Piazza San Marco (St. Mark’s Square), one of the largest and most beautiful squares in Europe, is awe-inspiring. It seemed to always be bustling with people the numerous times we crossed the square during the visit. Its famous attractions are St. Mark’s Basilica, the adjacent clock tower and the Doge’s Palace, but there are also many shops, restaurants, and cafes. The piazza was beautiful on an overcast day, in the bright sunlight, and especially at night with the lights on all of the buildings.

Venetian flags flying in St. Mark's Square on Liberation Day

Venetian flags flying in St. Mark’s Square on Liberation Day

We felt fortunate to be there on April 25th, Liberation Day, which celebrates the end of Nazi occupation in World War II and also the end of the Italian Civil War. It was exhilarating to watch the planned festivities as well groups and individuals waving red Venetian flags promoting Venetian independence from Italy.

Touring St. Mark’s Basilica

St. Mark's Basilica, Venice, Italy

St. Mark’s Basilica

St. Mark’s Basilica is named for the patron saint of Venice, St. Mark the Evangelist. It is one of Venice’s most recognizable landmarks beneath its iconic bell tower and adjacent to the Doge’s Palace. We took a Walks of Italy VIP night tour of the basilica tour to beat the crowds and we got so much interesting and entertaining background. April 25th is the Feast of St. Mark so there were special flower arrangements on the altar and the panels in the railing were removed so that worshippers on Saint Mark’s Day could fully see the altar where Saint Mark’s remains are said to reside.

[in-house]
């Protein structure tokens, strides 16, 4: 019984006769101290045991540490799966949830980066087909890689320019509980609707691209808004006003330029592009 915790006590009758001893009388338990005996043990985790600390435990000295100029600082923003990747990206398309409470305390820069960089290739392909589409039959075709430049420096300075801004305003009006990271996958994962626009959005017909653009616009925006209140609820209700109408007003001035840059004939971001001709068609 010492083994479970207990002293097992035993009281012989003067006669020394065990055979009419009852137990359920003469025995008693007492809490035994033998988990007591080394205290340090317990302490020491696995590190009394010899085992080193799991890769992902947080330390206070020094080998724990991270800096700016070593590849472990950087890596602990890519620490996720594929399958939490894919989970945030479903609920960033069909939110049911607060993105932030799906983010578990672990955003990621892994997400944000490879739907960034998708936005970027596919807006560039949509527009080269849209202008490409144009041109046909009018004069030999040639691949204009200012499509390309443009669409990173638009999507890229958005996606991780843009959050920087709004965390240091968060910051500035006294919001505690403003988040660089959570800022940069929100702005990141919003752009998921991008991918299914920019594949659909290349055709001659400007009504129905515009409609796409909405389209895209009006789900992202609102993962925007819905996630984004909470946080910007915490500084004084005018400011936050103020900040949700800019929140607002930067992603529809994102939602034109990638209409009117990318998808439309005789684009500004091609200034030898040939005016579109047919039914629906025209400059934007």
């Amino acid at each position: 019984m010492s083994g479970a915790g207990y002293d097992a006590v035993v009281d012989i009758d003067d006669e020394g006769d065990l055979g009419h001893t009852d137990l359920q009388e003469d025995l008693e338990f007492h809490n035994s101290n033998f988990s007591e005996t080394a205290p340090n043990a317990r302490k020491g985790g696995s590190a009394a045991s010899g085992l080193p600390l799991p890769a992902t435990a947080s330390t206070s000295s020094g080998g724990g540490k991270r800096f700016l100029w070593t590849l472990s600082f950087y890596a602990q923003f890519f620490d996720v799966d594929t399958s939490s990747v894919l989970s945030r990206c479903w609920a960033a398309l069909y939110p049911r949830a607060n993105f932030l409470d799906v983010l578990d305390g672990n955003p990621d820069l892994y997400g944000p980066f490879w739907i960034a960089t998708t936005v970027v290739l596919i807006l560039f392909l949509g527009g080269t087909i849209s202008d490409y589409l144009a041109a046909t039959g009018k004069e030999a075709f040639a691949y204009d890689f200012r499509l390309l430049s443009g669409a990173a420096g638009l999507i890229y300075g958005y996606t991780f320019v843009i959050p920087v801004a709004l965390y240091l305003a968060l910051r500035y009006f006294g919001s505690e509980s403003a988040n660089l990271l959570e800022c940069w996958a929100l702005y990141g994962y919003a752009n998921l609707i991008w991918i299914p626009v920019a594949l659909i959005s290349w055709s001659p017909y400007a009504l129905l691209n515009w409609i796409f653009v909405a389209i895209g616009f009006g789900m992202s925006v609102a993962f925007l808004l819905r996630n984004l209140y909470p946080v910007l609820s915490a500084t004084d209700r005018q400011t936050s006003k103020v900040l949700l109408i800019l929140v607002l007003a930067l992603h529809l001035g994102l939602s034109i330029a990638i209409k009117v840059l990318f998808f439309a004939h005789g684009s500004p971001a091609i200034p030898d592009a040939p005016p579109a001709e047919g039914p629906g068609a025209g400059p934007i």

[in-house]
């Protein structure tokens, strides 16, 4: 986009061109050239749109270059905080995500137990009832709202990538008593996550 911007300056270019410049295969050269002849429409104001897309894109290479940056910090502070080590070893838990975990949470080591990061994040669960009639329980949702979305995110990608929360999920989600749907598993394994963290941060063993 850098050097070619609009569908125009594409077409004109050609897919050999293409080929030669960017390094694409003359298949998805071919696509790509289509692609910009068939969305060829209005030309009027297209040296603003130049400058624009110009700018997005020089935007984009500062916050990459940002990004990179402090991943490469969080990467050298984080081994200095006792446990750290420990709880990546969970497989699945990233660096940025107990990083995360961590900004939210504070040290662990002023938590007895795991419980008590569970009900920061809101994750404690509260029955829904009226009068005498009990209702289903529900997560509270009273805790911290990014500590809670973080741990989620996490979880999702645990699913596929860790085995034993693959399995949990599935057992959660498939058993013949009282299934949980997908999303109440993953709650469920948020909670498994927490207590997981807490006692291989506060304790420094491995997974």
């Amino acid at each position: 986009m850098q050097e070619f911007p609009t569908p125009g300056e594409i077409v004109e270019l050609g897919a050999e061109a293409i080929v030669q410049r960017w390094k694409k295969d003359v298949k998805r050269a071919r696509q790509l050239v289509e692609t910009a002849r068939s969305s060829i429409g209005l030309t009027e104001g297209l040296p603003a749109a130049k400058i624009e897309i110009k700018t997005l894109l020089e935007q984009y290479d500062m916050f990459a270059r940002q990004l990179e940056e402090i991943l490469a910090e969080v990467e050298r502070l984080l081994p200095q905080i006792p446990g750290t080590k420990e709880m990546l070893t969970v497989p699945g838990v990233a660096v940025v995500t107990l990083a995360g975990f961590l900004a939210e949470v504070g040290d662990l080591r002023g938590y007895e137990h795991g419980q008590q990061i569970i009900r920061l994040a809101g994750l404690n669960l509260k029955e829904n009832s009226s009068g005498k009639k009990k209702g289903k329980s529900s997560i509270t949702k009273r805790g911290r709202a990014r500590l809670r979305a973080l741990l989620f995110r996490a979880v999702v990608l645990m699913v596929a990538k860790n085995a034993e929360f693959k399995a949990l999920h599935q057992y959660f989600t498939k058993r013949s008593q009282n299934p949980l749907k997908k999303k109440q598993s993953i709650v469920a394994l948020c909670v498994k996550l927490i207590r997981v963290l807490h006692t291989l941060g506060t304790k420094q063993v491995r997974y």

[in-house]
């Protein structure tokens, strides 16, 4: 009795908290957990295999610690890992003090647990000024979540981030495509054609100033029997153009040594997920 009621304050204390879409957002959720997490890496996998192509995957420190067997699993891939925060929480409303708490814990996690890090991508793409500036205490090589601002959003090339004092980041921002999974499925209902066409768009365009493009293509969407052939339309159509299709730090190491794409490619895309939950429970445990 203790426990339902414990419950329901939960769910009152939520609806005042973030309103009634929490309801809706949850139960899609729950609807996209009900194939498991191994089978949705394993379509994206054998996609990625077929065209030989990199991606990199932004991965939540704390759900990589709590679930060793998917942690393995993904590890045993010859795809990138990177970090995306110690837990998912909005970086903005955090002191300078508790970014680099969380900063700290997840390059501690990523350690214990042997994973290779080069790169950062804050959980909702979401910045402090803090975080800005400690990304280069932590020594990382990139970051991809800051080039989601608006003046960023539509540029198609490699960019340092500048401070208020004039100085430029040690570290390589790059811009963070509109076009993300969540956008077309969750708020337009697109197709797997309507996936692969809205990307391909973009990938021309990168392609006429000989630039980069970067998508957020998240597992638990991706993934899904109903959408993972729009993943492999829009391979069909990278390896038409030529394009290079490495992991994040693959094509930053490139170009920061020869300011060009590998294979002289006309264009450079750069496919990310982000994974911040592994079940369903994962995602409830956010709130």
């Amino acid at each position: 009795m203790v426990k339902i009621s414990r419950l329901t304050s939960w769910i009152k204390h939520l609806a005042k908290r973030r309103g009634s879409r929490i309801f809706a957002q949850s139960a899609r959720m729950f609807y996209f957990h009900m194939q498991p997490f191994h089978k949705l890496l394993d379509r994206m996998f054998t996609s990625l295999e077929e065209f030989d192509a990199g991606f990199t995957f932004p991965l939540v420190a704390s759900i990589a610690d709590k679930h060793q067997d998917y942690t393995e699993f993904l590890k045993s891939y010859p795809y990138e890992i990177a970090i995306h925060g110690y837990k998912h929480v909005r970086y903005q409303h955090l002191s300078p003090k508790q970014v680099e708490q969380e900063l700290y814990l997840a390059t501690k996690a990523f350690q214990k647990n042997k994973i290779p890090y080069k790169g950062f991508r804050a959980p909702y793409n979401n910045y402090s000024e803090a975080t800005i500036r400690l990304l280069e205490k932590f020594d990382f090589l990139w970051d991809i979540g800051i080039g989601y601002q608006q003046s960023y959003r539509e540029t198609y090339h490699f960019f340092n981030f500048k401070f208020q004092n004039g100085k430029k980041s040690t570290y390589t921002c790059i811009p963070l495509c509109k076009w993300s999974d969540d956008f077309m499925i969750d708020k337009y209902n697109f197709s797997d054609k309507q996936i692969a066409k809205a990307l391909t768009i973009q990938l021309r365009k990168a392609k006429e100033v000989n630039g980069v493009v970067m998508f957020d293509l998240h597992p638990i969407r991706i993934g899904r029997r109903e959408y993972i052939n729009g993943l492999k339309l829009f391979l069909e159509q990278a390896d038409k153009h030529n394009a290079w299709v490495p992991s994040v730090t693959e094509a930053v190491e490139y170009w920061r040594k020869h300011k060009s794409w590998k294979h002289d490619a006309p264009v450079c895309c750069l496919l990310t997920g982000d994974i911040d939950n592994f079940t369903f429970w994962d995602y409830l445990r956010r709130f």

Eating like a Venetian

From top left: Fresh seafood market, Prosecco, cicchetti, squid ink pasta

Enjoyment of food and wine accompanied with conversation is part of Venetian culture. We found a wonderful way to be introduced to eating like a Venetian and get tastes of cicchetti (small bites, snacks) and wines of the Veneto region on the Walks of Italy Venice Food Tour, The walking tour allowed us to experience two bacari (cicchetti and wine bars); squid ink pasta for lunch; and the local fish, meat, and produce markets. In late April, we were there in time to enjoy the amazing white asparagus of the Veneto region.

Many of the city’s senior residents slowly make a daily routine of making their their way from one bacaro to the next for food, wine, and meeting friends.

Walking around and getting lost

It’s very easy to get lost in Venice’s maze of narrow alleys, bridges, and squares and those times were some of the highlight of our time there. Just steps away from the main attractions, you can escape the crowds to feel that you’re alone.